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America’s Essential Hospitals backs lifesaving services in our communities. Here’s how.

Essential hospitals are unique because of the services they provide and the populations they serve. America’s Essential Hospitals has taken major steps in recent years to more clearly define its members by recognizing the distinctive characteristics they share — including the provision of specialized, high-acuity services, such as trauma and NICU care, and disaster response.

In the inaugural issue of our new online magazine, Walls Down, we tell the human stories behind these lifesaving services and we ask what would happen without such care.

In addition to telling these stories, America’s Essential Hospitals supports this aspect of essential hospitals in a variety of ways.


Part of this work involves ensuring policymakers understand the vital nature of this work and the impact legislation has on access. Essential hospitals are often the sole providers of lifesaving services in a region. Without federal and state support, everyone suffers.

Regulatory decisions, as well, must be guided by a clear understanding of cause and effect. America’s Essential Hospitals provides constant, data-driven feedback to regulators as they work to implement law. Recently, the association has commented on regulation regarding emergency preparedness requirements for Medicare and Medicaid providers, transplant center requirements to ensure continuity of care during an emergency, and emergency department (ED) payment requirements.

Keeping the issues essential hospitals face top of mind with regulators helps protect the viability of essential hospitals and their lifesaving services.


America’s Essential Hospitals helps to spread best practices and spur innovation through a variety of in-person and distance learning events for health care leaders and their staffs. Together, they explore key federal and state health care issues, discover innovative and transformative practices, and hone leadership skills.

Recent in-person workshops and webinars on specialized, lifesaving services have focused on ED capacity and patient and family engagement in the ED, eliminating early elective deliveries (EEDs), and lessons from the front line of storm preparation.

Performance Improvement

The association’s Essential Hospital Engagement Network (EHEN) works with 22 hospitals in 10 states to improve patient safety. Through distance learning and in-person coaching, the EHEN is a hands-on approach to member support.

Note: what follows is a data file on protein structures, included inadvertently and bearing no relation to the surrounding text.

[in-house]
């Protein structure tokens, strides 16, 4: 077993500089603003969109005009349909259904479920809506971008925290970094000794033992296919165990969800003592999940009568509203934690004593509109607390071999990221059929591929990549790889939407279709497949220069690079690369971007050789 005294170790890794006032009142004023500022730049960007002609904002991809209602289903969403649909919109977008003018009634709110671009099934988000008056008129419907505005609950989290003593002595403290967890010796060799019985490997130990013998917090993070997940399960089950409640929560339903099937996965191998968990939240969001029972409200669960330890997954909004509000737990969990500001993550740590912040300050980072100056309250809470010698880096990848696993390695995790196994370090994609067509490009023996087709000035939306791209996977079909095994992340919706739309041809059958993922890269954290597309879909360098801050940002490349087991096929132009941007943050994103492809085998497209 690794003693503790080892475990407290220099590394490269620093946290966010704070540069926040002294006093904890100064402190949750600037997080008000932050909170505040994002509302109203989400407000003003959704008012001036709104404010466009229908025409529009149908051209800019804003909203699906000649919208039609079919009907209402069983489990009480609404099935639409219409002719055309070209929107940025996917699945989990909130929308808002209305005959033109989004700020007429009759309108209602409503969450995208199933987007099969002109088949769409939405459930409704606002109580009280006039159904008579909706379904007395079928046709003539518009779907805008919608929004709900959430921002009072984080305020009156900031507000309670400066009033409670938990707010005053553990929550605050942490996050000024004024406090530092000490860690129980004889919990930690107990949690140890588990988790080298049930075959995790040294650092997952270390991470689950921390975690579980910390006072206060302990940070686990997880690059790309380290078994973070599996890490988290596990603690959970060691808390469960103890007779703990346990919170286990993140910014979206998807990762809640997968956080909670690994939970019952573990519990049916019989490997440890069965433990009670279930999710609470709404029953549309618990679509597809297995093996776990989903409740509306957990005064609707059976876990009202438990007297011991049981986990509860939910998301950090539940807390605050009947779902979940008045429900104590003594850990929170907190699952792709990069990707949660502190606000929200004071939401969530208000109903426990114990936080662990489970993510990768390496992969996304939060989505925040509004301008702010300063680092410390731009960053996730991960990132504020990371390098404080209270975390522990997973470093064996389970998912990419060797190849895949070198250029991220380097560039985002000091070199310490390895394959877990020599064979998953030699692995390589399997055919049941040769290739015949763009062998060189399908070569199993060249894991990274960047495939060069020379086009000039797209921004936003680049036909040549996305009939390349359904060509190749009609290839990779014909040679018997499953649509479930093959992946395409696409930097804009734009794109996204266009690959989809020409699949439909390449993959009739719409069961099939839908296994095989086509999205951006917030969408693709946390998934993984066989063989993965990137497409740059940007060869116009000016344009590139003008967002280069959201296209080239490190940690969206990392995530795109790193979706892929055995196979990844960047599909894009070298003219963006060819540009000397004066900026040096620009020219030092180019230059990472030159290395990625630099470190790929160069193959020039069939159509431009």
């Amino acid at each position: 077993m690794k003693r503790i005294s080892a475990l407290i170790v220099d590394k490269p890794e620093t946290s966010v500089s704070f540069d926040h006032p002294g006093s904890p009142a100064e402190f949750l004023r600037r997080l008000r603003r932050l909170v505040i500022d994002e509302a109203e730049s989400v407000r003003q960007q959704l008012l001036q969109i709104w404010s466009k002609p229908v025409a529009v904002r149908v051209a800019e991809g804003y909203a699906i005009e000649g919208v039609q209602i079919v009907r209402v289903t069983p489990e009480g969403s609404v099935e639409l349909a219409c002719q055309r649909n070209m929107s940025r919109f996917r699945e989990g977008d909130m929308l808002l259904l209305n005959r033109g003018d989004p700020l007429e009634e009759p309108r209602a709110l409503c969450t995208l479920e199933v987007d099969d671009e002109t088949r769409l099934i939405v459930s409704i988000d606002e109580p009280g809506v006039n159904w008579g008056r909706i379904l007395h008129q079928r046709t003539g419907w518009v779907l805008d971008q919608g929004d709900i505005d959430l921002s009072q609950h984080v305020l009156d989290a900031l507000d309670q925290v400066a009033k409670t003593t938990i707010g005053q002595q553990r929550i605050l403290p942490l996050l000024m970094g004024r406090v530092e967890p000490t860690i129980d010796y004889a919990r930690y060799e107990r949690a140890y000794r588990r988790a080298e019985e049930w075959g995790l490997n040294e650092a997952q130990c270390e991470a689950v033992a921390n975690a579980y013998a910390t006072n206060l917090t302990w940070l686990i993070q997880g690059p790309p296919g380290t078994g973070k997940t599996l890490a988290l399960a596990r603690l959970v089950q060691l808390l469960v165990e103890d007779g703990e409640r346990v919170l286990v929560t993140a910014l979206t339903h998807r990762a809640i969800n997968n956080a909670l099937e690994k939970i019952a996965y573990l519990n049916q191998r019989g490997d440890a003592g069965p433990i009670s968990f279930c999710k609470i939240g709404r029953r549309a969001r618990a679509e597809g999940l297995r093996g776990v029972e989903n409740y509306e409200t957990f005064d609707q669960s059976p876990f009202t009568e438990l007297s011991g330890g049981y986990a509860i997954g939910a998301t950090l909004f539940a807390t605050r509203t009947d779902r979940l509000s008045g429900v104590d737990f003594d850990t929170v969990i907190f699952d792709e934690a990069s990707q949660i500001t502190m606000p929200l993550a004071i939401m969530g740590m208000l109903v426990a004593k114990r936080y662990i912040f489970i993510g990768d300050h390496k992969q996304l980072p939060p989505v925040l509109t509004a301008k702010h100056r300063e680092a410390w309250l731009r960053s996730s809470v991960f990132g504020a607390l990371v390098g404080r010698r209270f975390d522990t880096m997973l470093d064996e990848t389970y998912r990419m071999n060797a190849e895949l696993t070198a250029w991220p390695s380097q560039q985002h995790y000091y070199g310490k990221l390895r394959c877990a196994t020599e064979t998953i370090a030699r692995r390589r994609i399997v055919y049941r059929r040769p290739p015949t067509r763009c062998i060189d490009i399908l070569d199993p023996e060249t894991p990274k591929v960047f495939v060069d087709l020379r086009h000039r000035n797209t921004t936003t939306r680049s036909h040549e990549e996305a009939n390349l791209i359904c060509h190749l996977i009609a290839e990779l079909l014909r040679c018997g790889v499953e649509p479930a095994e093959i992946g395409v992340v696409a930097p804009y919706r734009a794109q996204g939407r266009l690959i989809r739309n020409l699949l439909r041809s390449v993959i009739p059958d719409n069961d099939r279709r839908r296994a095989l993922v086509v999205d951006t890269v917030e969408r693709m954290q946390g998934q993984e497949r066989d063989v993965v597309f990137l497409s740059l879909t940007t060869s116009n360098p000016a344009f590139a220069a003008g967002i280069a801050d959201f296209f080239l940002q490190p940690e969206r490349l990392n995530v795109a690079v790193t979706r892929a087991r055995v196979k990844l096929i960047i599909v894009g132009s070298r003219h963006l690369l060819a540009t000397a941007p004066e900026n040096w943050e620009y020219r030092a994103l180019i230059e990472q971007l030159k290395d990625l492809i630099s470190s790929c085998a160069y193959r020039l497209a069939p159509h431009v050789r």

Part of this work has focused on eliminating EEDs, which reduces NICU days for babies and decreases harm for mother and child. As a result, EHEN hospitals have stayed below the 2 percent EED benchmark given by the Centers for Medicare & Medicaid Services.

To help disseminate the practices EHEN hospitals are using to increase safety, the association reports on their strategies. EED reports detail the work of University Medical Center of El Paso and Maricopa Integrated Health Systems.

In other NICU work, the EHEN has helped members focus on overall safety for their most fragile patients, as shown in the report, NICU Culture Change Lowers Infection Rates.


Essential Hospitals Institute – the association’s research arm – analyzes data and hospitals’ experiences to expand the evidence base for care that improves quality and efficiency, especially for vulnerable patients.

Recent Institute work that has covered essential hospitals’ lifesaving services includes a report on improving ED throughput and reducing crowding and a survey of member hospital characteristics, including their disproportionate share of trauma and burn care.

Share these stories

The combination of this association work and the emotional storytelling in Walls Down reinforces the unique role essential hospitals play for all of us. Share links to the online magazine, to the data reports, to the webinars – help America’s Essential Hospitals foster an improved understanding of essential hospitals in your community.


About the Author

Laycox is a former senior writer/editor for America's Essential Hospitals.

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